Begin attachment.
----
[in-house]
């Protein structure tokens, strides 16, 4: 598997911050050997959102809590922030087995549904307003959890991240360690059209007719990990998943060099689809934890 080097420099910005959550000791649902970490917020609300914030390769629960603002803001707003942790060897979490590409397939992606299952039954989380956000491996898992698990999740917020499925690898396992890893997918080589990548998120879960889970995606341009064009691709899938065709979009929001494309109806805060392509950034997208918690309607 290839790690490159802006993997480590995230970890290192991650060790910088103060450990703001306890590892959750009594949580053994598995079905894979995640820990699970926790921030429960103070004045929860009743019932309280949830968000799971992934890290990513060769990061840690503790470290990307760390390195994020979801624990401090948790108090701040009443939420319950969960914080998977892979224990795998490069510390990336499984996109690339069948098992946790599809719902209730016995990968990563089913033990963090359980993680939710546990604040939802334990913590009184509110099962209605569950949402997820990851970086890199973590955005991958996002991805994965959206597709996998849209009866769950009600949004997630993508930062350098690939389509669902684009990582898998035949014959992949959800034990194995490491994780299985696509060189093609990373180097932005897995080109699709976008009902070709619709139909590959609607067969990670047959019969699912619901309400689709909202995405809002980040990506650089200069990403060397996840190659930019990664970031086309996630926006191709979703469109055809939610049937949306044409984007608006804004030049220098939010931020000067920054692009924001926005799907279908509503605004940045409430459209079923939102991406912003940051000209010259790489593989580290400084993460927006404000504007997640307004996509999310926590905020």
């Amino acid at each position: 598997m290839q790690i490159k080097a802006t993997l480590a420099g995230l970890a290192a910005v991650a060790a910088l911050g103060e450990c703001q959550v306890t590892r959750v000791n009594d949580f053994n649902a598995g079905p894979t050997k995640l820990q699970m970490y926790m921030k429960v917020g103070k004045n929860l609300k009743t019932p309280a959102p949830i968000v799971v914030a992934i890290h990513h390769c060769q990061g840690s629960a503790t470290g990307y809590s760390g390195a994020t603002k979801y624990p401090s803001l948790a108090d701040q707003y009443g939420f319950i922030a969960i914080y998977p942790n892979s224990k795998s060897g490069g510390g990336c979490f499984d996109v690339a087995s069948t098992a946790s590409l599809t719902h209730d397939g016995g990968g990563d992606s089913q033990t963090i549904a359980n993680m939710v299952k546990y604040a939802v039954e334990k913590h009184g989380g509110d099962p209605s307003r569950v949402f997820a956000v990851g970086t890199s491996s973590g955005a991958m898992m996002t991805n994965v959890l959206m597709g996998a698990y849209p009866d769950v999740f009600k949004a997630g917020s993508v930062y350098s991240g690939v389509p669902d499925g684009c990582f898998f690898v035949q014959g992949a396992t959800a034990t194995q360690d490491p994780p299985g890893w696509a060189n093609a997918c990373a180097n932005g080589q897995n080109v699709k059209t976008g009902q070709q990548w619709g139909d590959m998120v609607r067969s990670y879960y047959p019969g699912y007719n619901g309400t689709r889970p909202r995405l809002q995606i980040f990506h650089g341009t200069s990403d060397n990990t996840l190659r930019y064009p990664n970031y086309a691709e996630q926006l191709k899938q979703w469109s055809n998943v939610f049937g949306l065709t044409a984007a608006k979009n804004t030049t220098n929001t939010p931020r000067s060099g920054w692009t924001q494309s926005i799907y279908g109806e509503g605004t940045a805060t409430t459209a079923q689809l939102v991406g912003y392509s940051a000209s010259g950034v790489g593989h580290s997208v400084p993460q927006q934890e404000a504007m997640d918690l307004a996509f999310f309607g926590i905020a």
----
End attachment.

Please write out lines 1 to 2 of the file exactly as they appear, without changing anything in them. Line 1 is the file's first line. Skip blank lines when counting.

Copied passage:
[in-house]
């Protein structure tokens, strides 16, 4: 598997911050050997959102809590922030087995549904307003959890991240360690059209007719990990998943060099689809934890 080097420099910005959550000791649902970490917020609300914030390769629960603002803001707003942790060897979490590409397939992606299952039954989380956000491996898992698990999740917020499925690898396992890893997918080589990548998120879960889970995606341009064009691709899938065709979009929001494309109806805060392509950034997208918690309607 290839790690490159802006993997480590995230970890290192991650060790910088103060450990703001306890590892959750009594949580053994598995079905894979995640820990699970926790921030429960103070004045929860009743019932309280949830968000799971992934890290990513060769990061840690503790470290990307760390390195994020979801624990401090948790108090701040009443939420319950969960914080998977892979224990795998490069510390990336499984996109690339069948098992946790599809719902209730016995990968990563089913033990963090359980993680939710546990604040939802334990913590009184509110099962209605569950949402997820990851970086890199973590955005991958996002991805994965959206597709996998849209009866769950009600949004997630993508930062350098690939389509669902684009990582898998035949014959992949959800034990194995490491994780299985696509060189093609990373180097932005897995080109699709976008009902070709619709139909590959609607067969990670047959019969699912619901309400689709909202995405809002980040990506650089200069990403060397996840190659930019990664970031086309996630926006191709979703469109055809939610049937949306044409984007608006804004030049220098939010931020000067920054692009924001926005799907279908509503605004940045409430459209079923939102991406912003940051000209010259790489593989580290400084993460927006404000504007997640307004996509999310926590905020």